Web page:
In a position statement to the automotive aftermarket, the Equipment and Tool Institute (ETI), Automotive Aftermarket Suppliers Association (AASA) and Auto Care Association have taken a unified position on multi-brand scan tools in the aftermarket.
The position statement comes after significant commentary and debate surrounding use of multi-brand versus OEM scan tools.
The memo concludes: “… Shops will be best-served to have both OEM and multi-brand tool accessibility, enabling shops to choose the most appropriate solution for each repair.”
The position statement solidifies the three organizations’ position on practices and standards in common diagnostic processes and was produced after consultation with subject-matter experts in both OE scanning and multi-brand aftermarket tools.
Co-signer ETI’s members have been licensing and incorporating OEM diagnostic data, service information and repair procedures into the development of millions of aftermarket scan tools used by both professional mechanical and collision repair customers for more than two decades. Much of this data is currently held by ETI in a secure, cloud-based repository.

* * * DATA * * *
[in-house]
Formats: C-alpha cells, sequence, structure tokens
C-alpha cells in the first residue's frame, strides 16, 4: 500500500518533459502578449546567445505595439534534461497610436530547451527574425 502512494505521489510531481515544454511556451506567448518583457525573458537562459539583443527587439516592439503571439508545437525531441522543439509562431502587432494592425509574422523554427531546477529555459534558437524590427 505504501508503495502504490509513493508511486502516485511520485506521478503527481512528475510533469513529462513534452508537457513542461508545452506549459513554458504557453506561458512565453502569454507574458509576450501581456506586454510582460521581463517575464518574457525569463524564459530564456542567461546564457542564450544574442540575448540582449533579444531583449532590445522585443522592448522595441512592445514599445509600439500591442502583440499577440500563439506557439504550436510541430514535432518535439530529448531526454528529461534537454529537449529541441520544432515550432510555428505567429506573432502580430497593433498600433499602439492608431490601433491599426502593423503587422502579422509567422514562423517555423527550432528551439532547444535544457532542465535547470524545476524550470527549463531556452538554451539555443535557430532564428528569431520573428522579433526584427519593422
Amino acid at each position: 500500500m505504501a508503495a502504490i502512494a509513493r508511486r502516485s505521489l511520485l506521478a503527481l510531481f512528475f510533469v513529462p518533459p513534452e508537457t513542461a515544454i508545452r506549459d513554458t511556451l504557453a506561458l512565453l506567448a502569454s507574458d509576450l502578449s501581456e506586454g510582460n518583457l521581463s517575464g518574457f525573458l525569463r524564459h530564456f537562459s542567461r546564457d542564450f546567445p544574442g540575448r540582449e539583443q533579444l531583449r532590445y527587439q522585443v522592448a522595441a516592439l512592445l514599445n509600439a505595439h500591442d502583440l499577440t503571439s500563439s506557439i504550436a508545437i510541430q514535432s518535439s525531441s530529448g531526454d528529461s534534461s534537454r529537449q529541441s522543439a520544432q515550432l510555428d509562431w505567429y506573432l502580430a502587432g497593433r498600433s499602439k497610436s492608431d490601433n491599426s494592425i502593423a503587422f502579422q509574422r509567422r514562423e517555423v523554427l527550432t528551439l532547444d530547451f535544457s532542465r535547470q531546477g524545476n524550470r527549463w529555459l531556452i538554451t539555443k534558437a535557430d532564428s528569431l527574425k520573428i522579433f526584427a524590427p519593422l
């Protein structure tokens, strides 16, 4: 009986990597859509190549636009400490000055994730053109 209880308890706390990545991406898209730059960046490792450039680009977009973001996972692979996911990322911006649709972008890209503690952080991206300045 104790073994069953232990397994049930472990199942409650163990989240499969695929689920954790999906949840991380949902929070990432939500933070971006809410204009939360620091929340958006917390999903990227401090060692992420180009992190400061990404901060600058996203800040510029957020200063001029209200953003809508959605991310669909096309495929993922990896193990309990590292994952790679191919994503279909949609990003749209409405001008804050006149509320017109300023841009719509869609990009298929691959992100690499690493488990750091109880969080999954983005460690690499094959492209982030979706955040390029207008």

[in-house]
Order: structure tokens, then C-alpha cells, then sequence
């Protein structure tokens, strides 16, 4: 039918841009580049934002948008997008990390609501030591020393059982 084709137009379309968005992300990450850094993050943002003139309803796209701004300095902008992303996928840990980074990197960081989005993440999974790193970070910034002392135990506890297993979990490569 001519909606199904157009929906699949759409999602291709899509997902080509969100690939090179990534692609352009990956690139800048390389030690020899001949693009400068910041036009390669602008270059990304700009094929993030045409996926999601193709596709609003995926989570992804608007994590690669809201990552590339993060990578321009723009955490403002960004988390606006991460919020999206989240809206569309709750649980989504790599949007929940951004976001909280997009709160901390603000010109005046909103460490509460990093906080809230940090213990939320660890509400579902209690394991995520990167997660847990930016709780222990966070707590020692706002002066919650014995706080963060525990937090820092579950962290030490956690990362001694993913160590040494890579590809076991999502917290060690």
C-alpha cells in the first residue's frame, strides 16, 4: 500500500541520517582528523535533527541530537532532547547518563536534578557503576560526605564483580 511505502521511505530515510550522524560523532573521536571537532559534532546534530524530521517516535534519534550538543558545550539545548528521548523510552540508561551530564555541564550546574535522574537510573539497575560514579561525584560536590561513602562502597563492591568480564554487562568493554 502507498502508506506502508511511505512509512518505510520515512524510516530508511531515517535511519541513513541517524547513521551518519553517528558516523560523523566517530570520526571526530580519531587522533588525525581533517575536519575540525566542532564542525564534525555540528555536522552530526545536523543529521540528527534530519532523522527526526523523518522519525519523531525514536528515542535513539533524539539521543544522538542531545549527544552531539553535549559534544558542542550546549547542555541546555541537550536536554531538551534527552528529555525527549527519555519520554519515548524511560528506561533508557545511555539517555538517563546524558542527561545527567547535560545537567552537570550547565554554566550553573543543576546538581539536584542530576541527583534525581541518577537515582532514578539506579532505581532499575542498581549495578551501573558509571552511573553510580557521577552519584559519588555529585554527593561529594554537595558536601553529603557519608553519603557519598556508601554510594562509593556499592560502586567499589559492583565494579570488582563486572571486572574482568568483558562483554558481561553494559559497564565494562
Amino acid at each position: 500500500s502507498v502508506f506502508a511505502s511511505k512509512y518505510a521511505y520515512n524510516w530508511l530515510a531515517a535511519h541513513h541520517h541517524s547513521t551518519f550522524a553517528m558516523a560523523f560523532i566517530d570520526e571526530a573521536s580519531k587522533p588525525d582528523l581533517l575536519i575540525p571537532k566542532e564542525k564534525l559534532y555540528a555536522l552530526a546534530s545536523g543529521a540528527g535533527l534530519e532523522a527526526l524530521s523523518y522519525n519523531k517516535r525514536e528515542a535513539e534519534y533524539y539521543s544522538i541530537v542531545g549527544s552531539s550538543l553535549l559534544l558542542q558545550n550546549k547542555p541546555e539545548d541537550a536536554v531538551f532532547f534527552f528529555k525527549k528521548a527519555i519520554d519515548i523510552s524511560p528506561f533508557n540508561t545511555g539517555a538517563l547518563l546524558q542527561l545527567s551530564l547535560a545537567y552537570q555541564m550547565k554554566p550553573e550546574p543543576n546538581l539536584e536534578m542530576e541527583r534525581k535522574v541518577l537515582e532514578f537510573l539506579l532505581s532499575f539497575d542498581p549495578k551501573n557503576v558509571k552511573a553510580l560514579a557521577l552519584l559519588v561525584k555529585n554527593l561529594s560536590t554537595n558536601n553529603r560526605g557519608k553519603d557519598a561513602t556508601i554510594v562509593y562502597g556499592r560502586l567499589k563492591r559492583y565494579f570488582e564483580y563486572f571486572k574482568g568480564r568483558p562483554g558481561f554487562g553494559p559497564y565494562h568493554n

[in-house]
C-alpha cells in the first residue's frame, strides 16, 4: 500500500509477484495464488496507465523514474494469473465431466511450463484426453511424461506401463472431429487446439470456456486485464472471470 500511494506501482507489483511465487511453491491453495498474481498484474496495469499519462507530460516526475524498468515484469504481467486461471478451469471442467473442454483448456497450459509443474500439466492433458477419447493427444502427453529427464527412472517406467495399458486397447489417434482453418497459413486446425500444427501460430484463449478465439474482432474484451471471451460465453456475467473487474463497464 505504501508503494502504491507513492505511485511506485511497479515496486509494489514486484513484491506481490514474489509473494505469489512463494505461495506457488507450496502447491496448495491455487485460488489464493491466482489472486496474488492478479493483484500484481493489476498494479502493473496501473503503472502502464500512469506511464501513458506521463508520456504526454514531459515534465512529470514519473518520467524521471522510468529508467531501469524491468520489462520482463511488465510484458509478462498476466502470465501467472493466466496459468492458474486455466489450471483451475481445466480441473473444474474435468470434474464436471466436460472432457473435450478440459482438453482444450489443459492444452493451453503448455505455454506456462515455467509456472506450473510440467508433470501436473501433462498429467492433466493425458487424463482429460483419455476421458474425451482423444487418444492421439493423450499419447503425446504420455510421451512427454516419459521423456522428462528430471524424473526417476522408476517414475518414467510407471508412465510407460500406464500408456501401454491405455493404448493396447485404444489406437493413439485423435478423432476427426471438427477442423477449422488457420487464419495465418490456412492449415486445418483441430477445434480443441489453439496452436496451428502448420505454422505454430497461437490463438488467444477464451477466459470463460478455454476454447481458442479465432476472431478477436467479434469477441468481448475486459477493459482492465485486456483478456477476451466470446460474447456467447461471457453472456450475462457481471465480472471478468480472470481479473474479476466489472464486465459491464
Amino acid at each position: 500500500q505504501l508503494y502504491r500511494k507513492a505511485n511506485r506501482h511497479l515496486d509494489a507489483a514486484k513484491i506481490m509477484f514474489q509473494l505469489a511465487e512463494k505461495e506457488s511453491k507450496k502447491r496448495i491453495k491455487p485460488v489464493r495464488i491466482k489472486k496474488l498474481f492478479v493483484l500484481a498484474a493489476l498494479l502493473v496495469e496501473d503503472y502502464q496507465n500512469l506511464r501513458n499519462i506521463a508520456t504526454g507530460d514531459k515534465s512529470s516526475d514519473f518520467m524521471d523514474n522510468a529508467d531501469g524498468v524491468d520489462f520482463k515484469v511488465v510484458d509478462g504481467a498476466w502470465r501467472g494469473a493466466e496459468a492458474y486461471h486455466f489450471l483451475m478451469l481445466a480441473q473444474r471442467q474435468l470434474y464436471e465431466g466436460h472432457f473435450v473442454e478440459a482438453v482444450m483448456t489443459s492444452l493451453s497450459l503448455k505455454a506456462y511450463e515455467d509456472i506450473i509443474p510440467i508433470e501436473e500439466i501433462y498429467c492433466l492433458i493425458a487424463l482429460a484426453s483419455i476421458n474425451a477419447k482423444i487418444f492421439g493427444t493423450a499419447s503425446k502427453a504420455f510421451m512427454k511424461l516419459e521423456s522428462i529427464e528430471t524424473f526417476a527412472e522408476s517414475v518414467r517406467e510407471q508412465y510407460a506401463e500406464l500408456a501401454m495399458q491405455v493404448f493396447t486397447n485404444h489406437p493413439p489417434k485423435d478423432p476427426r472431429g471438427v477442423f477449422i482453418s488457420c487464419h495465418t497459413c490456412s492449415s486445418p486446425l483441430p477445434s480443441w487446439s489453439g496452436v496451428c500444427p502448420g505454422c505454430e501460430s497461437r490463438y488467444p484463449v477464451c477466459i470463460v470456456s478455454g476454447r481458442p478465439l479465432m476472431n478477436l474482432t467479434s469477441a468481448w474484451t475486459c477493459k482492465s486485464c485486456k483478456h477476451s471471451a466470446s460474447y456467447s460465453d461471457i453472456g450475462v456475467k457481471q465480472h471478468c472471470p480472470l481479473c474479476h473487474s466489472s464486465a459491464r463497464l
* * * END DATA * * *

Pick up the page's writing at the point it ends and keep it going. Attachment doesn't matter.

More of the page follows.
“We are proud to work directly with Auto Care and AASA in the development of this critically important statement,” said Brian Plott, executive director of the Equipment and Tool Institute. “We have worked with OEM and aftermarket experts to develop our position, and we are confident in our stance.”
Added AASA President and COO Paul McCarthy, “This position statement makes it clear to the industry that consumers and repair facilities are best-served when multi-brand scan tools are available. This is a significant statement to the automotive industry, underscored by the signatories of the three leading associations.”
“We are thrilled to support the entire repair community to ensure they are able to meet the demands of today’s and tomorrow’s diagnostic and vehicle maintenance environment,” said Bill Hanvey, president and CEO of Auto Care Association. “This position statement is a testament to our associations working in collaboration for the betterment of our industry.”
Multi-brand scan tools make economic sense for collision and mechanical repair and offer a user interface of common navigation and operational flow, providing efficiency for the user, according to the associations. The investment in numerous individual OE tools can be cost-prohibitive and can present the potential for reduced efficiency, depending on the learning curve.
It is the associations’ position that if repair shops are required to have OE tools for each brand, consumers may experience price increases for even standard repairs.
This position also is supported by state Right to Repair laws and industry agreements, along with the Magnuson Moss Warranty Act, as well as current EPA and California Air Resources Board service-information regulations.